Creating photo spheres
In Photo Sphere mode, you can photograph the world around you, creating fully immersive 360-degree panoramas, wide-angle scenic shots, and even what’s above and below you.
Photo Sphere mode is available in the Camera app on Nexus devices running Android 4.2 Jelly Bean. You can also create photo spheres manually with a DSLR and third party panorama software.
Creating photo spheres with an Android device
- From Camera's main screen, touch the current mode icon and then the Photo Sphere icon .
- Hold your device vertically and close to your face level close to your body but positioned where you can both comfortably see the display and also tilt the phone to capture a full sphere.
- To capture the scene, adjust the camera angle so the blue dot is centered inside the doughnut. Hold the camera steady until a single frame of the scene and stop button appears .
- Stand in the same place, rotating your camera slowly following the dots throughout the entire area you want to capture. You don't have to hit all of the dots but the more you hit, the more accurate and detailed your photo sphere will be.
- To create a full photo sphere, you'll need to complete a few rotations (typically 5) tilting your camera up or down to capture all areas..
- At any time while creating a photo sphere, you may click the undo button to retry the previous shot. This is useful if someone walks into part of your scene.
- To begin creating the photo sphere from the photos you just captured, touch the stop button at the bottom of the screen. It may take a minute or so to complete.
- To view your most recent photo sphere, swipe left on the main camera screen, and touch the Photo Sphere icon to pan automatically through the shot. You can also drag to move through the captured scene.
To share a photo sphere that you're viewing in Gallery, touch the Share icon and select a sharing method.
Tips for creating great photo spheres with your Android device
With just a bit of practice, you can create amazing 360 degree photo spheres.
- Hold the phone vertically, not sideways. This will minimize or eliminate any missing areas at the top and bottom.
- Hold the phone at face level close to your body (but still positioned where you can both comfortably see the display and also tilt the phone to capture a full sphere).
- There are two different ways to approach creating a photo sphere. Choose whichever feels more natural to you.
A) Slowly rotate around keeping your phone as close to your body as possible while still being able to see the screen.
- Capture photos around the horizon first
- Then, slightly tilt the phone up or down, keeping your phone roughly in the same location
- Repeat the above process to capture several rows of photos (most devices will require five rows for a full sphere)
B) Use either a real or an imaginary tripod.
- If you’re using an imaginary tripod, rotate or tilt the phone while you move around it, rather than you rotating the phone around you.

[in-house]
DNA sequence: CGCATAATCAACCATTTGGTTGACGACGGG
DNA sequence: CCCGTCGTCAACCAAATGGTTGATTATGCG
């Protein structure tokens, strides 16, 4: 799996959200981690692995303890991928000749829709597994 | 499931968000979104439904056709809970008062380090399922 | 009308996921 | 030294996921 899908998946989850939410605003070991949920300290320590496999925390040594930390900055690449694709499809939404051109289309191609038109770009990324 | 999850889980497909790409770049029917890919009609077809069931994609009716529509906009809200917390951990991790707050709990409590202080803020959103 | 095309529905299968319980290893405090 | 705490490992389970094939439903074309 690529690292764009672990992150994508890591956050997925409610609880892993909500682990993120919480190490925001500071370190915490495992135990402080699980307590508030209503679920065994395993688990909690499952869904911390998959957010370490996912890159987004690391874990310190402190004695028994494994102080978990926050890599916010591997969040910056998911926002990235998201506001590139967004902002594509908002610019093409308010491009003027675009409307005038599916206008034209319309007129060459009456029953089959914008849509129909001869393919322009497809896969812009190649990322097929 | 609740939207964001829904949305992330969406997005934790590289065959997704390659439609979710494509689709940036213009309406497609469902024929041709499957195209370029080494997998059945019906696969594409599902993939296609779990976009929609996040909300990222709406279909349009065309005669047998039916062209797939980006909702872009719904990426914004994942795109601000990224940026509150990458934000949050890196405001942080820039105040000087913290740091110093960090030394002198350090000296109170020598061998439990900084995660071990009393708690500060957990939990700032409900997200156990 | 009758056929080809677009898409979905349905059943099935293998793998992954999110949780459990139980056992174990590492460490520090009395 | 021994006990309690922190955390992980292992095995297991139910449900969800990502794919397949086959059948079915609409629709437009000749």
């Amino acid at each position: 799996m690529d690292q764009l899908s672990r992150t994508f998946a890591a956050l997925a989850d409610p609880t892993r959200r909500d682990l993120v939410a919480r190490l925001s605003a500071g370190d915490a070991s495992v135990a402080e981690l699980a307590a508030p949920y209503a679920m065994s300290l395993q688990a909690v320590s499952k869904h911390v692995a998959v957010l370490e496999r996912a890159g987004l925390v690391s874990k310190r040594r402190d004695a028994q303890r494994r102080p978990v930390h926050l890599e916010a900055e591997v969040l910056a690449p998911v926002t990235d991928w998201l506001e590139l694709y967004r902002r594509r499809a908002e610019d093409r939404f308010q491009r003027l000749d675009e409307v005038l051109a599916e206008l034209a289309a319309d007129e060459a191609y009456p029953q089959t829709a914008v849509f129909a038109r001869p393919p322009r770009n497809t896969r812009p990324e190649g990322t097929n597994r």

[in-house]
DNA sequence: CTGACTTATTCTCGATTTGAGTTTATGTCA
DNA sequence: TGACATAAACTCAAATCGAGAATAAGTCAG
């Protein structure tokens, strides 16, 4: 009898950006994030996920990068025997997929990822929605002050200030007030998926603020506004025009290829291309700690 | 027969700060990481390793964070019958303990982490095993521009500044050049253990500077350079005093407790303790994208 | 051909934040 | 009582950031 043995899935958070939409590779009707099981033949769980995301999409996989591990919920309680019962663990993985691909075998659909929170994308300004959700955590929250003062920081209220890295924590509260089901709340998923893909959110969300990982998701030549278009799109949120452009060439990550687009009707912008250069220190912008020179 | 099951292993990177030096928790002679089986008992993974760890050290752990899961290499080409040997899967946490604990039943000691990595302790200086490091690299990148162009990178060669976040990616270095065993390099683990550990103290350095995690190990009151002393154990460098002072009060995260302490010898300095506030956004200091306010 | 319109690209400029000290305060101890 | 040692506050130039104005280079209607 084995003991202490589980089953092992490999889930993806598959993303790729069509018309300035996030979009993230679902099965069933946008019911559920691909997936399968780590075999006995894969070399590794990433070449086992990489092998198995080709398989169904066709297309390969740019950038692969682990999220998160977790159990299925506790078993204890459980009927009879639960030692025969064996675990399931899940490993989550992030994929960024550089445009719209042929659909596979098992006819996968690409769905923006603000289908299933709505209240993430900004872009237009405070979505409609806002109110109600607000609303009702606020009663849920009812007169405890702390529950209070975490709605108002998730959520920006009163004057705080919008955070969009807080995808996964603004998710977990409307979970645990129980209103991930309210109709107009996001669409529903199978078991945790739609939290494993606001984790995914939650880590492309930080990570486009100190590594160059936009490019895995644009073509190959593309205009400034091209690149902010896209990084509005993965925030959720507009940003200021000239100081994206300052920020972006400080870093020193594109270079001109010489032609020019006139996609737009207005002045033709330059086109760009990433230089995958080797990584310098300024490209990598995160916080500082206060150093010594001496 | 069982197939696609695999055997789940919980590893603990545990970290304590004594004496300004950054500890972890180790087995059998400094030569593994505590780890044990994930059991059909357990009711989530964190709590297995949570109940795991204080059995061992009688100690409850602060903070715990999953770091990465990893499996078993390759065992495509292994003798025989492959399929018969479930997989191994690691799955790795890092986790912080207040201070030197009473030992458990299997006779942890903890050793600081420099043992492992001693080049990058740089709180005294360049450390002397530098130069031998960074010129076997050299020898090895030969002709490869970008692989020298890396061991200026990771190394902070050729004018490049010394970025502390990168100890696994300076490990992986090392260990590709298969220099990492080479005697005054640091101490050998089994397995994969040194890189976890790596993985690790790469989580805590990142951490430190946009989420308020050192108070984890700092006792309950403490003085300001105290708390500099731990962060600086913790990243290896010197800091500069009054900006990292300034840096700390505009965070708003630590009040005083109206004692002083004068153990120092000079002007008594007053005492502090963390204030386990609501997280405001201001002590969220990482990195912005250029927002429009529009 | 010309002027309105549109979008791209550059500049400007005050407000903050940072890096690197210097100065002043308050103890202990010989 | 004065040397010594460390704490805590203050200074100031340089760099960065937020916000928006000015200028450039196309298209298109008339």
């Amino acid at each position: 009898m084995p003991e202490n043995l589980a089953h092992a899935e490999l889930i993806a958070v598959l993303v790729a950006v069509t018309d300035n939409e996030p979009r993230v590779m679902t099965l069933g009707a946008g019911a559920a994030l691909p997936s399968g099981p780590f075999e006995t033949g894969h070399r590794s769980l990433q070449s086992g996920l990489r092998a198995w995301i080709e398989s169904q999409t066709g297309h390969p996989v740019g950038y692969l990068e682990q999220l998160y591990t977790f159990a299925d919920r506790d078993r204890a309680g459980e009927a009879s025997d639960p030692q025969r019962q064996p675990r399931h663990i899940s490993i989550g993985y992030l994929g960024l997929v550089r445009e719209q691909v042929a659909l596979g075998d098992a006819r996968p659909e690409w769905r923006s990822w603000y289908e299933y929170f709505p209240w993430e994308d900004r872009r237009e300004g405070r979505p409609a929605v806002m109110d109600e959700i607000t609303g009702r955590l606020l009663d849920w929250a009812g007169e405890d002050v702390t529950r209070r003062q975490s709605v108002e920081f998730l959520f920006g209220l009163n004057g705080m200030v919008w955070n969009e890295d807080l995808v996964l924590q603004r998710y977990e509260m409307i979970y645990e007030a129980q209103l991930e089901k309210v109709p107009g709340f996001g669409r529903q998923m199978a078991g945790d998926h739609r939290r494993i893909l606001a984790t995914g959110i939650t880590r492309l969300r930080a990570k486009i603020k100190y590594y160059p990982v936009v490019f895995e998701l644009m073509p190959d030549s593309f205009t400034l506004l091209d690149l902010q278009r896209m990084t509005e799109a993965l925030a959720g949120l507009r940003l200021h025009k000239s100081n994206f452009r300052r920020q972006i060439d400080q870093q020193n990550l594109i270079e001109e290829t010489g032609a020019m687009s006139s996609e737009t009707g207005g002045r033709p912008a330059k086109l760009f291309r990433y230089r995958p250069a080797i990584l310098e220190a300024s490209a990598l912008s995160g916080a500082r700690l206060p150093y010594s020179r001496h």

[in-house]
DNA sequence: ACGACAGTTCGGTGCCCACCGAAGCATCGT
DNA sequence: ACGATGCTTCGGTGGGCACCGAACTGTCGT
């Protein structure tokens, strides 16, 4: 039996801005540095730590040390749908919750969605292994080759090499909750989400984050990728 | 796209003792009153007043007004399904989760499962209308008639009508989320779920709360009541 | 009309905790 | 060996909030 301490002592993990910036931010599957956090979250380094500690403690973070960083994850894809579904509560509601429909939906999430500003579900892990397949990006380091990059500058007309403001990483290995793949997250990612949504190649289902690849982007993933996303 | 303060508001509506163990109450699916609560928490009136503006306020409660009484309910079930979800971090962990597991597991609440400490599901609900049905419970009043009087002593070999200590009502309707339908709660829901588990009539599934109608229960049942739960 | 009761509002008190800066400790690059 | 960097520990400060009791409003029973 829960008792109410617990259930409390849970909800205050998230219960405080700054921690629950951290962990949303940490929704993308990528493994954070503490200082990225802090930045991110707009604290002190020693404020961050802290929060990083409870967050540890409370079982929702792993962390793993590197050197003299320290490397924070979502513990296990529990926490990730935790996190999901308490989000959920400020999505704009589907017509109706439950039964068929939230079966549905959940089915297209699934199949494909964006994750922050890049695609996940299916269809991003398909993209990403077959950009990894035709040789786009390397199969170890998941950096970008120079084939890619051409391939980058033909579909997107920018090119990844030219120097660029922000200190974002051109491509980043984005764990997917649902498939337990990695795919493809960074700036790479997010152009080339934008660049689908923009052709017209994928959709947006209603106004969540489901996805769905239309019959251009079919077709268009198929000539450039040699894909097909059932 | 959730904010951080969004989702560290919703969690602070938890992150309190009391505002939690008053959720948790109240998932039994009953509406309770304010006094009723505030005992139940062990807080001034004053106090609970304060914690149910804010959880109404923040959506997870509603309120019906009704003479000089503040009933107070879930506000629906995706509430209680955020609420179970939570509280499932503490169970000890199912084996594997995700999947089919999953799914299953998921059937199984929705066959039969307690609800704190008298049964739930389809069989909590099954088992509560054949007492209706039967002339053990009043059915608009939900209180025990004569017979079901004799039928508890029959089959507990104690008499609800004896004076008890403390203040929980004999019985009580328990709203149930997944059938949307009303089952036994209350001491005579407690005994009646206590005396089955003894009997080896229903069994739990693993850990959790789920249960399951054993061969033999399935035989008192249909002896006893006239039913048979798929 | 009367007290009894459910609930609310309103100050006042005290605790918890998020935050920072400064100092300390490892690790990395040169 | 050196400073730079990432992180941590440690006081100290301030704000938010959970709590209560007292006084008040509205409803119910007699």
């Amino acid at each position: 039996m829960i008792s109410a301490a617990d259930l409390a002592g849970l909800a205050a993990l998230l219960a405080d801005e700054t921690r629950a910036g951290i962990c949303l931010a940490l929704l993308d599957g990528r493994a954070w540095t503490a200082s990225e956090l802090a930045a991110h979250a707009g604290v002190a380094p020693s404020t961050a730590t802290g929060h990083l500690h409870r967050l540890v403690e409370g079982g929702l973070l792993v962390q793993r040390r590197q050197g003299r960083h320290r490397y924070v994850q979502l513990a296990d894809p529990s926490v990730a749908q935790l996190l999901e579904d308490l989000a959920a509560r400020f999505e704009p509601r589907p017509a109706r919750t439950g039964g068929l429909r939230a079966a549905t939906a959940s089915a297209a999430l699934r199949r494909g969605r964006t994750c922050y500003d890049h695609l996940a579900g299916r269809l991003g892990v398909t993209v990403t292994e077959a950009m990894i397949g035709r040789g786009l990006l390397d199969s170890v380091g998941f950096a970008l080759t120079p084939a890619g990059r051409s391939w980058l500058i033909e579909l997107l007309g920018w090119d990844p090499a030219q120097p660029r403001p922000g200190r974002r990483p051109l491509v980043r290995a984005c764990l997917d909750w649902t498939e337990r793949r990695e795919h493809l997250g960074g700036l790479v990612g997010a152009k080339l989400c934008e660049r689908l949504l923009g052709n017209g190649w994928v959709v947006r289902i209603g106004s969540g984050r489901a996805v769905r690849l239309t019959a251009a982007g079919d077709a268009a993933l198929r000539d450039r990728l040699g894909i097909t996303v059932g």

- Using a real tripod is not essential, but can be especially helpful when indoors, in darker environments, or when capturing imagery that includes objects less than 30 feet away.
Creating photo spheres with your DSLR
The easiest way to create a photo sphere is with an Android Nexus device using 4.2 Jelly Bean but you can also use your own DSLR camera.
Using your DSLR offers several advantages:
- You may create photo spheres with higher resolutions than may be possible from many Android devices.
- You have more control when taking each individual photo comprising the photo sphere -- including with exposure, ISO, and other settings.
- With your DSLR you can use a fast lens with a wide field of view, which enables you to capture imagery with greater clarity than would be possible with a mobile device, particularly in challenging light conditions.
Here are the steps to create and share photo spheres with your DSLR
- Take photos: With a narrow aperture (giving a high depth of field), take a series of overlapping photos that together cover a full 360°. You can buy tripod mounts made specifically for this purpose.
- Capture location: If your camera features GPS capabilities, ensure both that this feature is activated and that you have a GPS lock when capturing the photos. If your camera does not have GPS capabilities, make a note of the location you’ve photographed so that you may add this information into the image file later.
- Stitch the photos: Using panorama stitching software of your choice, create a 360 degree panorama and save the image in jpeg format.
- Add the photo sphere XMP metadata: Using this site or software that supports the XMP standard, add XMP metadata to the jpeg.
- Upload: Ensure that you have checked Upload my photos at full size in your Google+ settings. Then upload your photo spheres to Google+.
- Import your photo spheres: Go to Views, and click the import-from-camera icon . Choose an album containing photo spheres, and select any photo spheres you wish to import. Add the location of each photo sphere if prompted.
For info on panorama metadata and other details of particular interest to developers, visit the Google Developers Photo Sphere site.